Resources

Aiming for awesome: code breaking

Introduction

Funded by the Chancellor using LIBOR funds

RAF 100: Aiming for Awesome celebrates the centenary of the RAF and explores its engineering achievements over the last 100 years. There are 10 resources, each covering a different decade of RAF history. Each resource allows Key Stage 2 and 3 pupils to explore, through hands on activities, the applications of the knowledge they learn in science, design and technology, mathematics and computing.

1958 - 1968 Code breaking

The aim of this resource is to give students the opportunity to investigate the impact of STEM on code breaking and security. 

Students will learn about espionage and the history of the 'Cold War' between the Eastern Bloc (the Soviet Union and its satellite states) and the Western Bloc (the USA and its NATO allies).  There was no fighting between the sides and secrecy and spying, or espionage, were a big part of the tensions.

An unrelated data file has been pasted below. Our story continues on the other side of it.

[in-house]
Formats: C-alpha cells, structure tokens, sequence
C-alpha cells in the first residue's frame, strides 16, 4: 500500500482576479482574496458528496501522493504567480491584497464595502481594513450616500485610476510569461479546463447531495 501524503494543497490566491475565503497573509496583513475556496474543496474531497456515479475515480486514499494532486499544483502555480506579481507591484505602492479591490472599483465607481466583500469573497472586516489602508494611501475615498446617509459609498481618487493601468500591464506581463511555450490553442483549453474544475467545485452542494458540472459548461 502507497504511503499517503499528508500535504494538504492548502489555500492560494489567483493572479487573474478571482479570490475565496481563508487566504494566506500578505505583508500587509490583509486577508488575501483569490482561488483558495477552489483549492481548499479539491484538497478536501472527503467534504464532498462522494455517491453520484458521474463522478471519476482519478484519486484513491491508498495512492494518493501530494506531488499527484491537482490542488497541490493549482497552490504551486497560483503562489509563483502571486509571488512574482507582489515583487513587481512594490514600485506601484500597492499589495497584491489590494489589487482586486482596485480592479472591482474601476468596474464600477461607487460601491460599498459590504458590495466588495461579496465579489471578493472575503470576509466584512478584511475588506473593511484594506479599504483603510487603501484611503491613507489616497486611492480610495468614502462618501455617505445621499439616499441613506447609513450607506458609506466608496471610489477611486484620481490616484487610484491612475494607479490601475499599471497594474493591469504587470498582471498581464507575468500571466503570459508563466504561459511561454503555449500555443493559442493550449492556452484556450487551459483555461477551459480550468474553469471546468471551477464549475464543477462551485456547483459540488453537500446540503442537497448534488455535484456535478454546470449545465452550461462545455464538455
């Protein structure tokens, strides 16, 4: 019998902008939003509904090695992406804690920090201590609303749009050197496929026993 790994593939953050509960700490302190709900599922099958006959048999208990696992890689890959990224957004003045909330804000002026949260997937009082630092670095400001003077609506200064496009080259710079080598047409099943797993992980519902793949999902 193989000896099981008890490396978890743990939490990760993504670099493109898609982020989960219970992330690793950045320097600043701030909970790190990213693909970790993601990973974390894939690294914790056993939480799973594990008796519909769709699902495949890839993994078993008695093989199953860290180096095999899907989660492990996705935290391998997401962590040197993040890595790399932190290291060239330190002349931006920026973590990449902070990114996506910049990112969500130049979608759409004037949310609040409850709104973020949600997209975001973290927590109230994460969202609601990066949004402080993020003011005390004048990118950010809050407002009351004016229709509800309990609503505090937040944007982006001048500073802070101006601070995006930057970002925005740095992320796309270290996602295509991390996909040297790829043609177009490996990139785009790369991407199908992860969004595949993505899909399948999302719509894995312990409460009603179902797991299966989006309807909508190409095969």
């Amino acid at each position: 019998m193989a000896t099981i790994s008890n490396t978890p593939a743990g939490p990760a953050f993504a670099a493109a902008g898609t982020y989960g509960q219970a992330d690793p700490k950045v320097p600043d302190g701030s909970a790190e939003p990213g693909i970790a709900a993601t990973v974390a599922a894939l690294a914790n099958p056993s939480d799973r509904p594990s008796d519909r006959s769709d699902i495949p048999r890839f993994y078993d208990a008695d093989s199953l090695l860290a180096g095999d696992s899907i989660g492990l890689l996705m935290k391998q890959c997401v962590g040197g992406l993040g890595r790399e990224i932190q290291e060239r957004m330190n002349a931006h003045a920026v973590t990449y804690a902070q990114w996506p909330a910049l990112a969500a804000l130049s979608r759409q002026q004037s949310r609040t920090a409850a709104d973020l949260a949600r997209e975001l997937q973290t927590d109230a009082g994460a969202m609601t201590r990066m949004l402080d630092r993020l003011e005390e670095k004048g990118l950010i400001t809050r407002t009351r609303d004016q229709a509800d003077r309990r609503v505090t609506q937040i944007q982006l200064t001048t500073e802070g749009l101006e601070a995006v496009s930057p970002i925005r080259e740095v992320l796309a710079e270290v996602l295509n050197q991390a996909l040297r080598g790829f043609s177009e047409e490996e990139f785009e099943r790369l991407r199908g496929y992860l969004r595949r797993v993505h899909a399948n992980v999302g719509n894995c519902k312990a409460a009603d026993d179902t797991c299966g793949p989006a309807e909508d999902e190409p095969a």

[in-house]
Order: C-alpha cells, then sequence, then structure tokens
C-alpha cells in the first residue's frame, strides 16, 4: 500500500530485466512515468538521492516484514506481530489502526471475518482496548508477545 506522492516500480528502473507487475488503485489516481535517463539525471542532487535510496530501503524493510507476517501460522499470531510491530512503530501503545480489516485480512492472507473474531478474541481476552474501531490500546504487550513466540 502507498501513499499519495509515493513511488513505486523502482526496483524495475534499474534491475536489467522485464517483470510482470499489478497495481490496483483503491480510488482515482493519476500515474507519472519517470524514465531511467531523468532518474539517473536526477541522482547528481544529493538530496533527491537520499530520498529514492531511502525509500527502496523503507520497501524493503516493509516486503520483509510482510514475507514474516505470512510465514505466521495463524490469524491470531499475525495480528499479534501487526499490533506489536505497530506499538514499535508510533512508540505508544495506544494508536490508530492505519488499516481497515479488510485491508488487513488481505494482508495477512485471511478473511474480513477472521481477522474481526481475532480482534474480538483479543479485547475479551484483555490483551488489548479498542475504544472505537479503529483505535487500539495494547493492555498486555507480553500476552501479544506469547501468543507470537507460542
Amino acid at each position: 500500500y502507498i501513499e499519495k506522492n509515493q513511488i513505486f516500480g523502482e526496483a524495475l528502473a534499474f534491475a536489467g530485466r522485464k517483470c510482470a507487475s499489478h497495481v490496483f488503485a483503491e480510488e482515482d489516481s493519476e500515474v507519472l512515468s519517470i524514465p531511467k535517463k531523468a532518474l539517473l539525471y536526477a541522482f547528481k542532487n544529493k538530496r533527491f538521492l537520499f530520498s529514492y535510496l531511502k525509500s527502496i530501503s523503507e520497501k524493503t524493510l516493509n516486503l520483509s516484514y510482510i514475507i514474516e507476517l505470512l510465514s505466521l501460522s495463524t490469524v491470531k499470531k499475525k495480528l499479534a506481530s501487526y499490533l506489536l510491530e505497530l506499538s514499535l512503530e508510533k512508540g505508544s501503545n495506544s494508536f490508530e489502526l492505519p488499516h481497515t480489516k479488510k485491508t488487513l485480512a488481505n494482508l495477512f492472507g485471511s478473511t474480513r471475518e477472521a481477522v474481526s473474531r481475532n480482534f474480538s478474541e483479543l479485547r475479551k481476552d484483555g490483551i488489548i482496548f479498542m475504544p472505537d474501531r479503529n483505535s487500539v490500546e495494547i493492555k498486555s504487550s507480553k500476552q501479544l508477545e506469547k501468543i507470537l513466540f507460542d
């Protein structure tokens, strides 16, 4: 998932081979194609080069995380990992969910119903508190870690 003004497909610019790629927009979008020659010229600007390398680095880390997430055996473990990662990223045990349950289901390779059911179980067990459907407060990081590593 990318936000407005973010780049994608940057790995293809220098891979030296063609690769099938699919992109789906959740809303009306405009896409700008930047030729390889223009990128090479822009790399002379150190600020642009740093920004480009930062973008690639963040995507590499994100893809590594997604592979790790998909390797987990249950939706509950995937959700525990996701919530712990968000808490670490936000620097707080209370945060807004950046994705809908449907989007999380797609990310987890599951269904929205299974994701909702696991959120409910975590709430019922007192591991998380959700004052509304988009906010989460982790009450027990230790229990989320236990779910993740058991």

Practical activities will see students coding, or encrypting, messages to keep them a secret from enemies.

Student activities

Activities

Time to make: there are many ways to code, or encrypt, a message to keep it secret from your enemies.  One way to encrypt a message is to use a substitution cypher, which replaces one letter with another.  A step-by-step guide is provided for students to make their very own encryption machine to send a message using Caesar Shift 2.  For example 'a' becomes 'b', 'b' becomes 'c' and so on.  

Stretch and challenge: to ensure easy transfer of messages, the same encryption would be used for all messages in a day, changing at midnight each day.  The activity asks students to work out the right code to transcribe an intercepted message.  Once the code has been worked out, a series of messages are provided for students to de-code.

Duration

The activities are expected to last 60 minutes.

What you'll need

The following items per student:

Student guide

The student version of this resource can be downloaded here: Code breaking - student guide

Supported by

  • Royal Academy of Engineering
  • RAF 100
  • 2018 YoE